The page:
Target Market Defined
A target market is defined as a specific group of potential buyers for which a business positions its products and services. Or in simpler terms, it's the group of people who are the most likely buyers of your products or services.
Know Your Target Market
Too many new home business owners don't take the time to define their target market, which means they waste time and money as they seek clients and customers. Some home business owners define their target market as "everyone," but, in reality, ideal buyers have specific traits, characteristics, and situations that your product or service can specifically speak to.
Knowing your target market allows you to place your marketing messages where your market hangs out, using words and enticements that specifically speak to their needs. For example, if you're a virtual assistant that works with Realtors, you could run an ad in your local paper that serves a million people. There is a possibility that a million people will see the ad, but most of them won't need a virtual assistant, and if they did, their mindset isn't on hiring a VA when they read the local news.
However, if you placed an ad in the local Realtor Association newsletter, your audience would be smaller, but they're all in your market and are open to real estate news and resources.
Segment a Market
The characteristics, traits, situations and wants/needs of your ideal buyer fits them into "segments" of the market. The three most common segmentation types are:
- Geographic segmentation that is based on location like state, city or street addresses.
- Demographic segmentation which focuses on features such as a gender, race, and age.
- Psychographic segmentation that considers attributes relating to personality, values, attitudes, interests, or lifestyles, like being an active runner or a Republican.
To segment potential customers into a target market, you need to answer:
- How old is your ideal customer?
- How much money does he/she make?
- Is your product or service most suitable for men, women or children?
- Are they home-owners?
- Where does your target market shop?
- Where do they live?
- What type of education do they have?
- What problems, needs or wants do they have that your product or service will fill?
The better you understand and know your ideal buyer, the more effective your marketing campaigns and product messaging will be in attracting customers. Not having a clear understanding of who your customer is will result in lost marketing dollars. Casting too wide of a net diminishes the concentration of your message.
It is possible that you'll have several markets, but it's essential that you market to each group specifically. For example, many groups (i.e., new mothers, middle-aged mothers, and women with health issues) want to lose weight. But not all want to lose weight for the same reasons (i.e., lose baby-weight, look sexy again, improve health). Marketing to a new mother about losing weight to avoid diabetes, won't generate the results as marketing to her about regaining her pre-pregnancy weight will.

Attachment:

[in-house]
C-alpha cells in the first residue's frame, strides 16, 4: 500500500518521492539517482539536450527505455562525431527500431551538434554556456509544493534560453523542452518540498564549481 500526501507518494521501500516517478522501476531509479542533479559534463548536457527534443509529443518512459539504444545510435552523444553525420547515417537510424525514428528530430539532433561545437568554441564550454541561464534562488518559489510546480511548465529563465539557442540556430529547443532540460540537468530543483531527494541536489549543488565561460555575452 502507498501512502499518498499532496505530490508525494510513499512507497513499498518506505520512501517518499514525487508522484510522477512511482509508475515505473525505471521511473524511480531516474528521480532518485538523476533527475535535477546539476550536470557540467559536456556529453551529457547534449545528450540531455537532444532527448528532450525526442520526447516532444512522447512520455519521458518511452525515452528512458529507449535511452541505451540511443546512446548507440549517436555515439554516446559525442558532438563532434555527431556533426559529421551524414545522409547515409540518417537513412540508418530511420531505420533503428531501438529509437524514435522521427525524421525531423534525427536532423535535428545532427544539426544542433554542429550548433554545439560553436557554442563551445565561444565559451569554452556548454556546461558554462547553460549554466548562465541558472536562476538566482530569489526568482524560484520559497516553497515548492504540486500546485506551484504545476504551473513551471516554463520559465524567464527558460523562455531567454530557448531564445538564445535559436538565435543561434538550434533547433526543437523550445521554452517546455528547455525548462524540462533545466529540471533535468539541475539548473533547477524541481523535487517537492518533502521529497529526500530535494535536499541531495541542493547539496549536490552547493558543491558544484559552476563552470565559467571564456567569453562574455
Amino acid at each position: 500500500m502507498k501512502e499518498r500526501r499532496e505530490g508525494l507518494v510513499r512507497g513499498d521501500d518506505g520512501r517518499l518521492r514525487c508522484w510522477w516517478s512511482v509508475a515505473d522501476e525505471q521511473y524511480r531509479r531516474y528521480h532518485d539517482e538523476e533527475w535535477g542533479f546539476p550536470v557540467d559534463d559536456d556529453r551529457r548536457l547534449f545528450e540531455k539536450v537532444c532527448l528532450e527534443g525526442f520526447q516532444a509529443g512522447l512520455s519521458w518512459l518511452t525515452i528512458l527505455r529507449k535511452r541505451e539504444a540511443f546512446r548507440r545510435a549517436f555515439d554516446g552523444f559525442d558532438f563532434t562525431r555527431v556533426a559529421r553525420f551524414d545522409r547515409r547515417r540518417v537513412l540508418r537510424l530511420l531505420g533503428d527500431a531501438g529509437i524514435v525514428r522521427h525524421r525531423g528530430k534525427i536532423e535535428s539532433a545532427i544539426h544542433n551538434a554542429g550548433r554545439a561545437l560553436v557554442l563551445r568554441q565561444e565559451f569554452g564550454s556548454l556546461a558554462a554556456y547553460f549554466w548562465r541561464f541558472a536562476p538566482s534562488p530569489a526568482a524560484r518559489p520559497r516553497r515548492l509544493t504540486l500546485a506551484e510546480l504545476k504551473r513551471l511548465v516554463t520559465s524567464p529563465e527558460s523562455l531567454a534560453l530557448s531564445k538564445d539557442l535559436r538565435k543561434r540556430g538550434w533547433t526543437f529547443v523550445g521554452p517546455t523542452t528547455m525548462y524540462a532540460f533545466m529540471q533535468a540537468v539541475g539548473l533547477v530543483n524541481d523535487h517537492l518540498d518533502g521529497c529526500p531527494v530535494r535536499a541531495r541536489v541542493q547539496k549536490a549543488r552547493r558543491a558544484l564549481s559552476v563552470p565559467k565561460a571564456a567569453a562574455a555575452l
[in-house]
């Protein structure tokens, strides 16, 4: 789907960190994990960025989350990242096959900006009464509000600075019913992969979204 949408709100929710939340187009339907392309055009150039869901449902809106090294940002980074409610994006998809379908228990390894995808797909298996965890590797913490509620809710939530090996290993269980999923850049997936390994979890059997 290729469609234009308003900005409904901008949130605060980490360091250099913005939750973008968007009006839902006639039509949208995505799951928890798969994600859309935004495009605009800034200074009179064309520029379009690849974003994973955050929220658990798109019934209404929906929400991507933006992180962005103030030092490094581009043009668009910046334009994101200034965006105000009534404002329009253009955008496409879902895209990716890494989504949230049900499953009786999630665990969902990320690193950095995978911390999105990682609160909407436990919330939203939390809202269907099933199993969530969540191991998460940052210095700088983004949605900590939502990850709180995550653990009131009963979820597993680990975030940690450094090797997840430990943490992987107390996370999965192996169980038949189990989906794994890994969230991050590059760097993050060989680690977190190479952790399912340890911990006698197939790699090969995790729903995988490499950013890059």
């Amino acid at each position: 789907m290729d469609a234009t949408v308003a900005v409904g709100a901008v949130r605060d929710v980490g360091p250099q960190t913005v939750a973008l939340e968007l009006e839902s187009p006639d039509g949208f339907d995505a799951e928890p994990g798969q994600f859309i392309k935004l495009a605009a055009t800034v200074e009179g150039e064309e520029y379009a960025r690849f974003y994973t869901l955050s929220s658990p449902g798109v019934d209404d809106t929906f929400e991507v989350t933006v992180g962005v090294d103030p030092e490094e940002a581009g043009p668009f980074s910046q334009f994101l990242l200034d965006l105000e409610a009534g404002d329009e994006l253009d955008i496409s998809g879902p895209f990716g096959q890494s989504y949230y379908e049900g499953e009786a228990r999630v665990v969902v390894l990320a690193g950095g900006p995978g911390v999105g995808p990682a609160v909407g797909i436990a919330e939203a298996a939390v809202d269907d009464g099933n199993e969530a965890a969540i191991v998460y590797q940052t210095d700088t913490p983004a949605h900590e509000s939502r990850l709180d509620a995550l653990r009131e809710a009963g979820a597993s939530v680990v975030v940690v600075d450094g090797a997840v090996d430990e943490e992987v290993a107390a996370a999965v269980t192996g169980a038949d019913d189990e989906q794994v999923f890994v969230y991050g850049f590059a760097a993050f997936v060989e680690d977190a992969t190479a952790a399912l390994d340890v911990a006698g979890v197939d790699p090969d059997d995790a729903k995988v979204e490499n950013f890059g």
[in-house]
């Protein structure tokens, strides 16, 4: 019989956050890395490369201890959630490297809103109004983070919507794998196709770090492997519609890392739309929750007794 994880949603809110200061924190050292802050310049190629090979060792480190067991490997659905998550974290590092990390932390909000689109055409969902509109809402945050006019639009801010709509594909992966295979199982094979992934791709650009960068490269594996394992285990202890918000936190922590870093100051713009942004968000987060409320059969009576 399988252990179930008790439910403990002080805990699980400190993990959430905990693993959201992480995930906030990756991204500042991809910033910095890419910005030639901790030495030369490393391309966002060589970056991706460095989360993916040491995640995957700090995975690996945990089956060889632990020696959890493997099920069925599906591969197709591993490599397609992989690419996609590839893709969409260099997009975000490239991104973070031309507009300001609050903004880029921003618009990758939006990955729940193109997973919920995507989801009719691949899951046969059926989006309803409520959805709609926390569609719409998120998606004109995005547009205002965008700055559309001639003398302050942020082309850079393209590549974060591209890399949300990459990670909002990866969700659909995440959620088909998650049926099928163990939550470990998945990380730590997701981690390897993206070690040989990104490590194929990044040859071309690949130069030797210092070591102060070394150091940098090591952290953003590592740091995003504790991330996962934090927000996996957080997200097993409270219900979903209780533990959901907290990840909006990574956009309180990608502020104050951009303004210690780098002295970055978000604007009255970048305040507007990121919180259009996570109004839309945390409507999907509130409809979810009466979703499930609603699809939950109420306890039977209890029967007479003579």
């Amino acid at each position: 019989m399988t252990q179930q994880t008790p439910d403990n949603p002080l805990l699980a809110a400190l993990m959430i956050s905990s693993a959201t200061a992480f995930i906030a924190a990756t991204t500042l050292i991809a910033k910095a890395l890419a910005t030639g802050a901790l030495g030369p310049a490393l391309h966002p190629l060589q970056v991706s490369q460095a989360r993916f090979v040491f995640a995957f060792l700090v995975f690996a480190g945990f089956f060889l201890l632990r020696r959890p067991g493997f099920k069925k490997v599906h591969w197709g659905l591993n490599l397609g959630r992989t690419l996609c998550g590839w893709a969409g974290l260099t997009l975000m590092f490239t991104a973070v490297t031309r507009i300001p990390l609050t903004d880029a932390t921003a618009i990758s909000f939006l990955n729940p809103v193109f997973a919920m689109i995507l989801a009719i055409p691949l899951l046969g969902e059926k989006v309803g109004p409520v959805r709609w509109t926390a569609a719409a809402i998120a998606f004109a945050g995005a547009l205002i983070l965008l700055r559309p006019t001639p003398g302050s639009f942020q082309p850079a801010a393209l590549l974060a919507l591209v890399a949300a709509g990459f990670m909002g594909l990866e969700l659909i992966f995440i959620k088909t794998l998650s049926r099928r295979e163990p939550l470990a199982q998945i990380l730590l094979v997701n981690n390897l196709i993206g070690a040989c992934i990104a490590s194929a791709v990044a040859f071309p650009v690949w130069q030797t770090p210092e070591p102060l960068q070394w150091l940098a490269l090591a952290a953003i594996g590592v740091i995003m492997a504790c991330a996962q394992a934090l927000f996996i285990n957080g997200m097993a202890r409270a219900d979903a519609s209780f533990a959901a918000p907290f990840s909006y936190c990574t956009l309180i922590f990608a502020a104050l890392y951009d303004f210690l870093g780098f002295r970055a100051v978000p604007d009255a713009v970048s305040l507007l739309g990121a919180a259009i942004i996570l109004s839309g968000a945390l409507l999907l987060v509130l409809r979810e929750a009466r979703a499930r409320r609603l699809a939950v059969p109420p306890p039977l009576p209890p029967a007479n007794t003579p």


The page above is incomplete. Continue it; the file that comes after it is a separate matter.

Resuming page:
An Essential Tool
The most compelling reason to identify your ideal markets is that it will save you marketing time and money. The better directed your marketing messages are to a specific market, the bigger the results.
Having a well-defined target market is essential in the planning and research phase of your business, as well. Consider these five areas of business planning where an appropriate target market is the cornerstone of the research:
- Simple Feasibility Study: Quickly assessing your business idea requires a familiarity with the buying habits of your target market. If you are selling baby items to 30-year old male college students, your business is bound to fail. To determine whether or not your business idea will even work, a target market must be determined.
- Market Research: Suitable market research consists of understanding five areas surrounding your business. The ideal customer or target market is one of these vital areas. Taking time to conduct primary and secondary research on your target market will save you time and money.
- SWOT Analysis: A SWOT analysis is the strengths, weaknesses, opportunities, and threats facing your business. It includes anything surrounding your target market. For instance, if you have a health-related product targeting men ages 55-70, a threat against your target market could be an income level drop once they reach the retirement age of 65.
- Business Plan: A good business plan has many facets, but it's basically written around two main areas—the product and the target market. Not having a clear understanding of your target market, its buying habits, its behavior, and its preferences will leave you with a flimsy business plan. A flimsy business plan will not help you acquire funding, investors or key employees.
- Marketing: Your target market is to whom you write and design all your marketing materials. Not getting your target market right would be like writing a letter directed to your father, and sending it to your sister. The message will not be conveyed properly, and your sister will end up confused. You'll waste advertising and prospecting dollars on inappropriate messaging targeting the wrong audience.
Think about the marketing messages you respond to whether it's on a website, television or a direct marketing piece in your mailbox. Which ones do you stop and read, versus those you ignore? Which ones have you seeking more information or even buying? Odds are, the marketing messages you respond to are speaking directly to you and your needs. You want to do the same with your product or service.